At another Mixx presentation, Joel Lunenfeld, vice president for global brand strategy at Twitter, shared data about the relationships people have with brands on twitter.com.
Nine out of 10 people on Twitter follow at least one brand, Mr. Lunenfeld said. Although most said they did so for promotions, coupons and free products, he said that 87 percent said they followed brands for fun and entertainment and 80 percent said they did so for access to exclusive content.
Among the examples presented by Mr. Lunenfeld were how brands like Panasonic and Procter & Gamble use Twitter. Perhaps most interesting was Mr. Lunenfeld’s connection between Twitter posts and television commercials.
“Twitter is the EKG of action for television,” he said, adding that 50 percent of people who use Twitter do so while watching TV.”
I find this factoid about TV and Twitter staggering. Smart companies don’t just slap a Twitter icon on the bottom of advertisements; they’re finding a way to engage the audience. And another key question for companies is how to integrate all these platforms to create a cohesive experience.
Forbes.com contributor Rhonda Hurwitz wrote in a recent post that companies typically fail with social media in one of three ways. They either outsource too much, put the department responsible for social media off to the side or don’t engage employees in the process.
As companies spend more on social advertising – it’s expected to more than double during the next five years to 18.8 percent of total marketing spend, Hurwitz said citing CMOsurvey.org.
That’s a lot of people throwing money as something not fully a part of the business. And for those who write about advertising and marketing, it’s important to pay attention.
by Liz Hester
With the looming fiscal cliff, not a lot of news organizations have been paying attention to the payroll tax cuts, set to expire at the end of the year. The New York Times’ Annie Lowrey wrote Monday that no matter who wins the election in November, it’s unlikely this particular tax cut will survive.
That means a tax hike starting Jan. 1 for about 160 million U.S. workers. Both Republicans and Democrats are more interested in focusing on the broader Bush-era tax cuts that are also set to expire and some independent economists said the economy could handle the increase despite continued weakness, Lowrey writes.
From her story:
Independent analysts say that the expiration of the tax cut could shave as much as a percentage point off economic output in 2013, and cost the economy as many as one million jobs. That is because the typical American family had $1,000 in additional income from the lower tax.
But there is still little desire to make an extension part of the negotiations that are under way to avert the huge tax increases and across-the-board spending cuts, known as the fiscal cliff, that will start in January without a deal. For example, without any action, the Bush-era tax cuts will expire and the military and other domestic spending programs will be reduced.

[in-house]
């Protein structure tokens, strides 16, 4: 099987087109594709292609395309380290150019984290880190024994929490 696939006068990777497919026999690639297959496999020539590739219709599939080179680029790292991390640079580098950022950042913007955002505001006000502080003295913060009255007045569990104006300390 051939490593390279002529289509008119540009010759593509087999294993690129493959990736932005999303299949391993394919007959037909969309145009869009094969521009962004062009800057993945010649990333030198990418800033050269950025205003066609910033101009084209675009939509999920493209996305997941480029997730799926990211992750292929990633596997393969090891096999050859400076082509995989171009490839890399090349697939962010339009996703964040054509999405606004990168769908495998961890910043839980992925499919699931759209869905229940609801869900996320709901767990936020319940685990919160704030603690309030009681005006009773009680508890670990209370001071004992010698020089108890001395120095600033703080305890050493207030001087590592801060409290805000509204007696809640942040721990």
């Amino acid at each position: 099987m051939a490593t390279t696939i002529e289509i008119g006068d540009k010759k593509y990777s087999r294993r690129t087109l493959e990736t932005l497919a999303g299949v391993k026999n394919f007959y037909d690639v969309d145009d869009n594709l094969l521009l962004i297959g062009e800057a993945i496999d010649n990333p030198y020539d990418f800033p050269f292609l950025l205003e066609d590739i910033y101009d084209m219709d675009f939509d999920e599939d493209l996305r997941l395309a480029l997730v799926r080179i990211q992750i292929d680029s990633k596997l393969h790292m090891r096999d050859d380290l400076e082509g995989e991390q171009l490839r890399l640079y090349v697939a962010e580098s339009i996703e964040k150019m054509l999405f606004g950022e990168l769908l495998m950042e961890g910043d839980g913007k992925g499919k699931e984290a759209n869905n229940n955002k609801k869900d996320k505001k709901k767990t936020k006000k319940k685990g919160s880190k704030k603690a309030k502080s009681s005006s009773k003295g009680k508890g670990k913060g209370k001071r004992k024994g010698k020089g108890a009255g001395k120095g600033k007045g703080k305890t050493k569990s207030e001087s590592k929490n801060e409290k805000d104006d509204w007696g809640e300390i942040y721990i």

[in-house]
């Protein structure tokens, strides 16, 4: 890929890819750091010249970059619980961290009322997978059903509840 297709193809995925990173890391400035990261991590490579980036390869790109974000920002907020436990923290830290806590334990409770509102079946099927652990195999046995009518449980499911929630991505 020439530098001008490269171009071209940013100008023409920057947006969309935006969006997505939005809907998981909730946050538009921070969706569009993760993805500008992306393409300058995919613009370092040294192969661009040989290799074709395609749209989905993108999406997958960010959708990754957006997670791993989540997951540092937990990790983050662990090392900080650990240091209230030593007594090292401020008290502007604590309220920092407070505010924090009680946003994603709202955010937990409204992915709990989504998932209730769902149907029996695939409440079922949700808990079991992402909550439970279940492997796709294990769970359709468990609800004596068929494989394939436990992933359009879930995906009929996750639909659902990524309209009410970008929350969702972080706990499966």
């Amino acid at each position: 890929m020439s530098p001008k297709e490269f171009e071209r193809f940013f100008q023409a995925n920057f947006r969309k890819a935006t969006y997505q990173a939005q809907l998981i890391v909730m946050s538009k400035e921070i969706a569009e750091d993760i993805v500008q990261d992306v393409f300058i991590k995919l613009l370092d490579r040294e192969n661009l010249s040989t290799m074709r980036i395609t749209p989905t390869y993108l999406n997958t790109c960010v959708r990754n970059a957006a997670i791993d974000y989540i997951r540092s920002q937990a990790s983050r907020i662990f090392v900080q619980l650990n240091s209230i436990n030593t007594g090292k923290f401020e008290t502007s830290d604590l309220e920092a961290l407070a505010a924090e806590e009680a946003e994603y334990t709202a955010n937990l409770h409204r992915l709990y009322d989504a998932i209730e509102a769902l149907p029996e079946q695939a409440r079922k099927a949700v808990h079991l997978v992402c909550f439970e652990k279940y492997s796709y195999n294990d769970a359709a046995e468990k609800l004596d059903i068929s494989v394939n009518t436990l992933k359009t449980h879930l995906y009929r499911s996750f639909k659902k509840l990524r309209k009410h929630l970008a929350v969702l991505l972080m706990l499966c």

Despite this, it’s easy to see why the media are focusing on the fiscal cliff. Lori Montgomery wrote in the Washington Post that if Congress allows the nation to go over the fiscal cliff then 90 percent of Americans would have higher taxes.
A study published Monday by the nonpartisan Tax Policy Center finds that taxes would go up by a collective $536 billion next year, or about $3,500 per household, reducing after-tax income by about 6.2 percent.
But the impact would vary significantly by income level, the study found, ranging from a $412 jump for the lowest earners (a reduction of 3.7 percent in after-tax income) to $120,000 for the top 1 percent (a bite of 10.5 percent). Middle-income households — those earning between $40,000 and $65,000 a year — would see their taxes go up by an average of $2,000, the study found, leaving families with 4.4 percent less money to spend.
For most taxpayers, the bulk of the increase would be triggered by the scheduled expiration of tax cuts enacted in 2001 and 2003 during the George W. Bush administration. The expiration of President Obama’s payroll tax holiday, which shaves 2 percentage points off payments to Social Security, comes in a close second.
But the lowest earners would be hardest hit by the expiration of tax breaks enacted as part of Obama’s 2009 economic stimulus package, the study found. Those losses would include an expansion of the earned income tax credit and the child tax credit for working families, as well as a $2,500 credit for college tuition, which would shrink to $1,800 and be available for only two years instead of the current four.
The Associated Press reported the government could see a $500 billion in new revenue if all the cuts expired. That’s good news for government, especially as the federal deficit continues to climb.
But is it really the best policy to cut consumer’s income at a time of rising costs of living, increased inflation and wavering consumer confidence? It feels as if the economy is on the brink of either getting better or taking another downturn. If millions of Americans see a noticeable drop in income, it adds yet another strain.
No one likes higher taxes and obviously the country needs to be more fiscally responsible, but seems as if a combination of cuts and higher taxes would better serve the current state.